Our Responses To Others Say More About Us Than Them

While walking with a friend the other day he greeted someone he knew who passed us. The greeting was not returned. To me it looked like a blatant ignoring of him. But what really touched me was my friend’s response. He turned to me and said, ” Someone must have made him very angry this morning.”

There was a total lack of defensiveness in him. He never felt angry or rejected. He didn’t feel his dignity had been impaired. Instead he simply chose to enter the world of the other trying to understand the person’s response from that person’s perspective. May sound simple and rather insignificant, but can you imagine if we were all that strong in ourselves when it came to our responses to others. It’ll change the world.

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About Don

I love life. Sometimes it makes sense, other times not. Discerning its underlying patterns and beauty always provides great reward and meaning and is a passion I ineptly follow. I feel deeply attached to nature and love the sea with its distinct moods and colour and find walking along its beaches wonderfully inspiring. Writing, sketching and photography is a sheer joy for me and the blog is one of the places I am able to express these pursuits.
This entry was posted in Discernment, inspiration, Letting go of Ego, Relationships, wisdom and insight and tagged , , , . Bookmark the permalink.

24 Responses to Our Responses To Others Say More About Us Than Them

  1. Healthy A-Z says:

    This is one of the great lessons of life that can transform our world personally and globally.

    Like

  2. The power and peace in detachment. Nice vignette.

    Like

  3. nrhatch says:

    Excellent example of how we can control our emotions by controlling the thoughts we think. Thanks!

    I do the same thing when someone cuts me off in traffic. Instead of taking it “personally,” I assume that they are racing through the streets to ransom their favorite Teddy Bear from kidnappers.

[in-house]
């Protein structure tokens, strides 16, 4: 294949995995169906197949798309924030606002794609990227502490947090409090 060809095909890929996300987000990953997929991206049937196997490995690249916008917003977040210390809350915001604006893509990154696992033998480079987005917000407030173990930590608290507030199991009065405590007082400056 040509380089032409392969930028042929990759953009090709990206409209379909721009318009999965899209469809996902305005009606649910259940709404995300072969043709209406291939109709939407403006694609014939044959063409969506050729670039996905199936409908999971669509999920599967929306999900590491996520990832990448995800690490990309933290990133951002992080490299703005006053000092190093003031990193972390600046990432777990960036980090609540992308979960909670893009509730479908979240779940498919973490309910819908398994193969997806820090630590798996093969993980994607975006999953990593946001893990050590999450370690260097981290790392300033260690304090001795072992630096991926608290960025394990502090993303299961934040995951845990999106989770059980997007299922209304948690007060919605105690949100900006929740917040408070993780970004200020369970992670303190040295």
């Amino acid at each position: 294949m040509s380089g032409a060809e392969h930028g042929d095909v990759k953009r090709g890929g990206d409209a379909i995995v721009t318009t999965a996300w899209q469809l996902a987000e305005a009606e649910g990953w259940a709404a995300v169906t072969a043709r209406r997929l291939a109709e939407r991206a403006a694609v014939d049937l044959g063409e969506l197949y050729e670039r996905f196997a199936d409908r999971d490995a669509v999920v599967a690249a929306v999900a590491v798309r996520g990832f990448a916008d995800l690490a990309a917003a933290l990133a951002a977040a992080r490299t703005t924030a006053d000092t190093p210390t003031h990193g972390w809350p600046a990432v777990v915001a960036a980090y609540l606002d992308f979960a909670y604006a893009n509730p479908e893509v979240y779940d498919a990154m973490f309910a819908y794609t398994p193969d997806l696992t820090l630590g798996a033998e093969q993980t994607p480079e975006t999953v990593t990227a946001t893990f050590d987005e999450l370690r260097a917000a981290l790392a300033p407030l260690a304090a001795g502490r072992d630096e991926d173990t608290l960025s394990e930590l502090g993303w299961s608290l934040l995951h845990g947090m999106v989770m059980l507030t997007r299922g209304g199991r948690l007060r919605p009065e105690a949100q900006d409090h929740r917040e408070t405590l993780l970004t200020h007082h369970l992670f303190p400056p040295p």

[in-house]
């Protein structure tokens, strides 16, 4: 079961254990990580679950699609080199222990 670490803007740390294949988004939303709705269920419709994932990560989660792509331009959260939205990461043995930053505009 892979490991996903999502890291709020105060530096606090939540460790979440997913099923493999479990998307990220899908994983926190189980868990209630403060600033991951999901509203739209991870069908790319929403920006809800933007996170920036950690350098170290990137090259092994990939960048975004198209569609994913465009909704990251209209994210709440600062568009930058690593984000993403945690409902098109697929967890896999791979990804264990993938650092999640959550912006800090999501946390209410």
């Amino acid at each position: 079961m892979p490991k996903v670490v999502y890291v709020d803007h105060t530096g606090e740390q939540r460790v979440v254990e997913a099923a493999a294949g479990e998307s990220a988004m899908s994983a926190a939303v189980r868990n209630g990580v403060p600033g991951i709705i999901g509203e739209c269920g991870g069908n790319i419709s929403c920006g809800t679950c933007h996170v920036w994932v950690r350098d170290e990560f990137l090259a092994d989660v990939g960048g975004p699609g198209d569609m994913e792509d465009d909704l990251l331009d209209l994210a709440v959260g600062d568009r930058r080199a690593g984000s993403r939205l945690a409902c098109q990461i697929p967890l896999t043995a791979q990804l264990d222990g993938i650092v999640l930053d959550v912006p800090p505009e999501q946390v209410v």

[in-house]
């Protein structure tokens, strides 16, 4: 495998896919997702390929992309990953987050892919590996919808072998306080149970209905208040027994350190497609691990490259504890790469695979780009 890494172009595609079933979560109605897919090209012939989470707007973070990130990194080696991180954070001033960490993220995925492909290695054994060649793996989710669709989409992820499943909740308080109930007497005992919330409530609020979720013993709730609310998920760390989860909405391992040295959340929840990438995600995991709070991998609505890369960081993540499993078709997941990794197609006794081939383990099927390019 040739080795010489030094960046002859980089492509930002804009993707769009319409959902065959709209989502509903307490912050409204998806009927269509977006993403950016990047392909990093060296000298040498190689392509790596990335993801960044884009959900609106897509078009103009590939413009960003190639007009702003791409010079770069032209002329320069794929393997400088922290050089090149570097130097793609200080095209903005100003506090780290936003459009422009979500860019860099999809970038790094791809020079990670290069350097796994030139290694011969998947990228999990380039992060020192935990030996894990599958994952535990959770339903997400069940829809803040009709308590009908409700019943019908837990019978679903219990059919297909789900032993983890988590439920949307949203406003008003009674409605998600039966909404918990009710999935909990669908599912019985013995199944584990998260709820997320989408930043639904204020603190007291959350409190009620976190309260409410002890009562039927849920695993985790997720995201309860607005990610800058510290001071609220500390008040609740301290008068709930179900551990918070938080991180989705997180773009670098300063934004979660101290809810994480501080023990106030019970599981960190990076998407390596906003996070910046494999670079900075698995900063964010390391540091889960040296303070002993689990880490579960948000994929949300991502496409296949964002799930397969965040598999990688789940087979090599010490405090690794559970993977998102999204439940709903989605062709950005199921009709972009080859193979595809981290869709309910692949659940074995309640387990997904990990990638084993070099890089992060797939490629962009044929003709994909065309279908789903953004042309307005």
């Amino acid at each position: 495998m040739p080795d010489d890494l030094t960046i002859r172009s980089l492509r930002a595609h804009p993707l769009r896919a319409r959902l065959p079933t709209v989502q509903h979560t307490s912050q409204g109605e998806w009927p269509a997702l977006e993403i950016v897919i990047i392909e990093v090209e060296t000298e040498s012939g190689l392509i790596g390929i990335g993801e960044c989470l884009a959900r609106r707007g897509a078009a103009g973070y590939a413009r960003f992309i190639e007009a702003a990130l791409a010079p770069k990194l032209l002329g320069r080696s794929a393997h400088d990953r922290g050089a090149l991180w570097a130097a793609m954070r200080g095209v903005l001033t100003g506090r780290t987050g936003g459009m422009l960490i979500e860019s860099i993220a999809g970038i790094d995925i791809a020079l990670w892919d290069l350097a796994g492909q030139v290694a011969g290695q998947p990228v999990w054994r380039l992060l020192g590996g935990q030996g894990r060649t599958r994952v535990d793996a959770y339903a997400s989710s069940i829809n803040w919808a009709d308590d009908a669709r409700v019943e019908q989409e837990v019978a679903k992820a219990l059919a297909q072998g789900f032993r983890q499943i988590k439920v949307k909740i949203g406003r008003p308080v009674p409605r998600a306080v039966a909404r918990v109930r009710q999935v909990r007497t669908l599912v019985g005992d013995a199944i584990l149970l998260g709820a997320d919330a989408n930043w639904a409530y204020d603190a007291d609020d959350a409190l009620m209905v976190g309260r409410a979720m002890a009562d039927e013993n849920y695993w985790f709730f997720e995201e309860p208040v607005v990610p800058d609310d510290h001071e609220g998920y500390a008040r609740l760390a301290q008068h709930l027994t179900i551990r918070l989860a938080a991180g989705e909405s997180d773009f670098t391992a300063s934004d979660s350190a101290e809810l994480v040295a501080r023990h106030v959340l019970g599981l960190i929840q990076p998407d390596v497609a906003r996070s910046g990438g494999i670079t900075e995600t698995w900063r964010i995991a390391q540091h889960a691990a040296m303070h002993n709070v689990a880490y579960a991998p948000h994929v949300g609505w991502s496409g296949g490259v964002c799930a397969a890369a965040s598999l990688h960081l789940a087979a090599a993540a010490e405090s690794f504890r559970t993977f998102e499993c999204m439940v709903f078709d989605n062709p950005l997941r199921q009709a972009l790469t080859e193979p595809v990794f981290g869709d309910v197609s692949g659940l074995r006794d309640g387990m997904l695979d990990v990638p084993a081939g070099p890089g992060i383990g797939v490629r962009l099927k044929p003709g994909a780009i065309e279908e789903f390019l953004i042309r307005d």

It works like a charm.

    Like

  4. Pingback: Change Your Mind . . . Change Your Life | Spirit Lights The Way

  5. My daddy always said to treat everybody with the same respect. Sounds like your friend would agree with him. Truly transformational thought.

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    • Don says:

      He certainly would. Sometimes I wonder Sheila if we grasp just how transformational it is. Your Dad must have been a great example. Thanks for your comment.

      Like

  6. Don says:

    Thanks for the pingback Nancy.

    Like

  7. josna says:

    Your friend’s freedom from defensiveness is something I have yet to learn. More often, I find myself reacting and notice my mistake just too late. I do try to practice this kind of response with strangers–store clerks or waitresses, for example, reminding myself that their abruptness is more than likely nothing to do with me. But with my nearest and dearest, ironically, it is much harder to practice loving detachment at the time, even as I can empathize beforehand or in retrospect.

    Like

    • Don says:

      I identify with what you say Josna. My experience is much like yours. There’s something profoundly freeing when this kind of response comes naturally. Thanks so much for your comment.

      Like

  8. ladyfi says:

    I totally agree – I often try to think of this when faced with bad attitude or words from others.

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  9. I am impressed with both your friend’s attitude and your thoughts about it. Nice post!

    Blessings ~ Wendy

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  10. I love that. What an empathetic response and you are right, if we could all do that, the world would be a very different place. 🙂

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  11. Gulp, thank you for sharing this simple lesson. I hope to attain such strength by cultivating the power of letting go. If not I’m sure that life will generously continue to teach me through its many diversities all pointing back to its oneness.

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  12. QueasyPeasy says:

    Just finished reading about Terry’s funeral and then I find this treasure. You have a selection of beautiful men about you Don. I believe like attracts like. We need more empathic folk in our world, those willing to leave their feelings and emotions on the shelf and ‘listen’ to others.

    Like

    • Don says:

      Thank you for your affirming words. I appreciate them. I’m not quite sure by what name I should call you. Would you be okay with QueasyPeasy.

      Like

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